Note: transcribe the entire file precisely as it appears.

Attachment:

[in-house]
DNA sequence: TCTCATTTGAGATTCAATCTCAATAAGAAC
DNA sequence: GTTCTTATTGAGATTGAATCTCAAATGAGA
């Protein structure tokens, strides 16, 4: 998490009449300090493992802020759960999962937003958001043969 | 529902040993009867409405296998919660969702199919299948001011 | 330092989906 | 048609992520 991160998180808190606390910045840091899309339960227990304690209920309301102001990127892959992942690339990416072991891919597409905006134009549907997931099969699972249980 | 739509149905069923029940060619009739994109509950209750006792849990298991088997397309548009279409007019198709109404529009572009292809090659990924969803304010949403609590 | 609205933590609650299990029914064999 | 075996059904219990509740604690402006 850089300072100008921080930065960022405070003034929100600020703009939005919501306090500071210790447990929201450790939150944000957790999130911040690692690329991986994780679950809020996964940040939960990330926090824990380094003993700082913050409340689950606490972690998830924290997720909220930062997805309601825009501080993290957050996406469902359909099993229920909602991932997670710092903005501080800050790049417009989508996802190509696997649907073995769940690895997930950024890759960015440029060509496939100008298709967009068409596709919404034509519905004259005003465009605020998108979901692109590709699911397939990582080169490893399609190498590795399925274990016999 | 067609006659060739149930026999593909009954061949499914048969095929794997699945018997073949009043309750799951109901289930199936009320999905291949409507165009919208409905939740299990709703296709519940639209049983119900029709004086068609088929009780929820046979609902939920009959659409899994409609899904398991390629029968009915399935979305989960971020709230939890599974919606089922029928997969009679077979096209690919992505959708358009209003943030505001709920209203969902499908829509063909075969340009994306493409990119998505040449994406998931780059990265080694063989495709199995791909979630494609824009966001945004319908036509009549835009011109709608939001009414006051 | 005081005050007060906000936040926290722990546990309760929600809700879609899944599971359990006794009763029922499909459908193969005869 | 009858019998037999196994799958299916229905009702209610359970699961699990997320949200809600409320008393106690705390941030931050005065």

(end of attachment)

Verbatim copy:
[in-house]
DNA sequence: TCTCATTTGAGATTCAATCTCAATAAGAAC
DNA sequence: GTTCTTATTGAGATTGAATCTCAAATGAGA
């Protein structure tokens, strides 16, 4: 998490009449300090493992802020759960999962937003958001043969 | 529902040993009867409405296998919660969702199919299948001011 | 330092989906 | 048609992520 991160998180808190606390910045840091899309339960227990304690209920309301102001990127892959992942690339990416072991891919597409905006134009549907997931099969699972249980 | 739509149905069923029940060619009739994109509950209750006792849990298991088997397309548009279409007019198709109404529009572009292809090659990924969803304010949403609590 | 609205933590609650299990029914064999 | 075996059904219990509740604690402006 850089300072100008921080930065960022405070003034929100600020703009939005919501306090500071210790447990929201450790939150944000957790999130911040690692690329991986994780679950809020996964940040939960990330926090824990380094003993700082913050409340689950606490972690998830924290997720909220930062997805309601825009501080993290957050996406469902359909099993229920909602991932997670710092903005501080800050790049417009989508996802190509696997649907073995769940690895997930950024890759960015440029060509496939100008298709967009068409596709919404034509519905004259005003465009605020998108979901692109590709699911397939990582080169490893399609190498590795399925274990016999 | 067609006659060739149930026999593909009954061949499914048969095929794997699945018997073949009043309750799951109901289930199936009320999905291949409507165009919208409905939740299990709703296709519940639209049983119900029709004086068609088929009780929820046979609902939920009959659409899994409609899904398991390629029968009915399935979305989960971020709230939890599974919606089922029928997969009679077979096209690919992505959708358009209003943030505001709920209203969902499908829509063909075969340009994306493409990119998505040449994406998931780059990265080694063989495709199995791909979630494609824009966001945004319908036509009549835009011109709608939001009414006051 | 005081005050007060906000936040926290722990546990309760929600809700879609899944599971359990006794009763029922499909459908193969005869 | 009858019998037999196994799958299916229905009702209610359970699961699990997320949200809600409320008393106690705390941030931050005065």